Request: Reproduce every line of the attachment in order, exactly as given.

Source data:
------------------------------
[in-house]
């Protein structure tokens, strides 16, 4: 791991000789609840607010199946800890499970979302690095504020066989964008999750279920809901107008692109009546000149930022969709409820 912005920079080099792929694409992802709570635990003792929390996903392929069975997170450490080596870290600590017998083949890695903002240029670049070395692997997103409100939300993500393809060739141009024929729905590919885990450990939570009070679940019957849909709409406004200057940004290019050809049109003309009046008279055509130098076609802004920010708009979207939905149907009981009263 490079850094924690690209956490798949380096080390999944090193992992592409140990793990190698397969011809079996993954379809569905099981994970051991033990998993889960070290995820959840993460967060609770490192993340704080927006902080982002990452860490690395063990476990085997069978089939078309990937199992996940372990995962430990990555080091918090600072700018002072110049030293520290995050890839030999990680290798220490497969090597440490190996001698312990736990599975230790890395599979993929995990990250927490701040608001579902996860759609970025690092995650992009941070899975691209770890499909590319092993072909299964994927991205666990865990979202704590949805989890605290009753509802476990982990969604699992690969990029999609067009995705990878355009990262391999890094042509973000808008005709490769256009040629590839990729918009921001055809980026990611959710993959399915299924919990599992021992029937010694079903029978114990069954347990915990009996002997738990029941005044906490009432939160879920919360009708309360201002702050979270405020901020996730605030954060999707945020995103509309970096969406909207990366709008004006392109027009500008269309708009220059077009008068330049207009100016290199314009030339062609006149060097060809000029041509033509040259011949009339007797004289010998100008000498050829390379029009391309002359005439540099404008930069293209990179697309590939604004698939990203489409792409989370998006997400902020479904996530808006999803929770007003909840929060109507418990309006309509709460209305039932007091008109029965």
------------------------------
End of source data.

[in-house]
């Protein structure tokens, strides 16, 4: 791991000789609840607010199946800890499970979302690095504020066989964008999750279920809901107008692109009546000149930022969709409820 912005920079080099792929694409992802709570635990003792929390996903392929069975997170450490080596870290600590017998083949890695903002240029670049070395692997997103409100939300993500393809060739141009024929729905590919885990450990939570009070679940019957849909709409406004200057940004290019050809049109003309009046008279055509130098076609802004920010708009979207939905149907009981009263 490079850094924690690209956490798949380096080390999944090193992992592409140990793990190698397969011809079996993954379809569905099981994970051991033990998993889960070290995820959840993460967060609770490192993340704080927006902080982002990452860490690395063990476990085997069978089939078309990937199992996940372990995962430990990555080091918090600072700018002072110049030293520290995050890839030999990680290798220490497969090597440490190996001698312990736990599975230790890395599979993929995990990250927490701040608001579902996860759609970025690092995650992009941070899975691209770890499909590319092993072909299964994927991205666990865990979202704590949805989890605290009753509802476990982990969604699992690969990029999609067009995705990878355009990262391999890094042509973000808008005709490769256009040629590839990729918009921001055809980026990611959710993959399915299924919990599992021992029937010694079903029978114990069954347990915990009996002997738990029941005044906490009432939160879920919360009708309360201002702050979270405020901020996730605030954060999707945020995103509309970096969406909207990366709008004006392109027009500008269309708009220059077009008068330049207009100016290199314009030339062609006149060097060809000029041509033509040259011949009339007797004289010998100008000498050829390379029009391309002359005439540099404008930069293209990179697309590939604004698939990203489409792409989370998006997400902020479904996530808006999803929770007003909840929060109507418990309006309509709460209305039932007091008109029965």